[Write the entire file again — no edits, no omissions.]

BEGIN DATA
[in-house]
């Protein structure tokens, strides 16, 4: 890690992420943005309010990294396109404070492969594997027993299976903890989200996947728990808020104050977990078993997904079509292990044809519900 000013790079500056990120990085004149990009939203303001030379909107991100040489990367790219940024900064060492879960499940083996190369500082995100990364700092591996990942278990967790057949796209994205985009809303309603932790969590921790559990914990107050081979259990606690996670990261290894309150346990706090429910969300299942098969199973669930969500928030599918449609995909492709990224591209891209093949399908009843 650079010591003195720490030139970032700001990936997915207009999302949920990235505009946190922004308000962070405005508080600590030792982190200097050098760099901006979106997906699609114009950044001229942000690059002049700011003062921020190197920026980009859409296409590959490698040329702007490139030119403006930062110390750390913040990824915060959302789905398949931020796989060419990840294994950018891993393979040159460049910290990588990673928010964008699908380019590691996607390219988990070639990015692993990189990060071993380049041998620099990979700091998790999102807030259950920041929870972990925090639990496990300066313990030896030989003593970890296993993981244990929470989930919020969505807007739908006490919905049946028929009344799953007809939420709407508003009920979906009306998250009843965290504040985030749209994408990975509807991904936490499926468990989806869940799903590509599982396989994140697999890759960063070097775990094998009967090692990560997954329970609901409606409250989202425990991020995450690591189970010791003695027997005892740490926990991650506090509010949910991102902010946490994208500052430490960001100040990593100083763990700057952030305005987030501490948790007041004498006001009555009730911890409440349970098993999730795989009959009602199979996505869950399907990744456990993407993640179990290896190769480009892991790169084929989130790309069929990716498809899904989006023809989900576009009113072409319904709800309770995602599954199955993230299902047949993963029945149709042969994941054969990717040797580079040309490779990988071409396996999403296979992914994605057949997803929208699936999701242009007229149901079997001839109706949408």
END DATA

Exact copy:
[in-house]
């Protein structure tokens, strides 16, 4: 890690992420943005309010990294396109404070492969594997027993299976903890989200996947728990808020104050977990078993997904079509292990044809519900 000013790079500056990120990085004149990009939203303001030379909107991100040489990367790219940024900064060492879960499940083996190369500082995100990364700092591996990942278990967790057949796209994205985009809303309603932790969590921790559990914990107050081979259990606690996670990261290894309150346990706090429910969300299942098969199973669930969500928030599918449609995909492709990224591209891209093949399908009843 650079010591003195720490030139970032700001990936997915207009999302949920990235505009946190922004308000962070405005508080600590030792982190200097050098760099901006979106997906699609114009950044001229942000690059002049700011003062921020190197920026980009859409296409590959490698040329702007490139030119403006930062110390750390913040990824915060959302789905398949931020796989060419990840294994950018891993393979040159460049910290990588990673928010964008699908380019590691996607390219988990070639990015692993990189990060071993380049041998620099990979700091998790999102807030259950920041929870972990925090639990496990300066313990030896030989003593970890296993993981244990929470989930919020969505807007739908006490919905049946028929009344799953007809939420709407508003009920979906009306998250009843965290504040985030749209994408990975509807991904936490499926468990989806869940799903590509599982396989994140697999890759960063070097775990094998009967090692990560997954329970609901409606409250989202425990991020995450690591189970010791003695027997005892740490926990991650506090509010949910991102902010946490994208500052430490960001100040990593100083763990700057952030305005987030501490948790007041004498006001009555009730911890409440349970098993999730795989009959009602199979996505869950399907990744456990993407993640179990290896190769480009892991790169084929989130790309069929990716498809899904989006023809989900576009009113072409319904709800309770995602599954199955993230299902047949993963029945149709042969994941054969990717040797580079040309490779990988071409396996999403296979992914994605057949997803929208699936999701242009007229149901079997001839109706949408």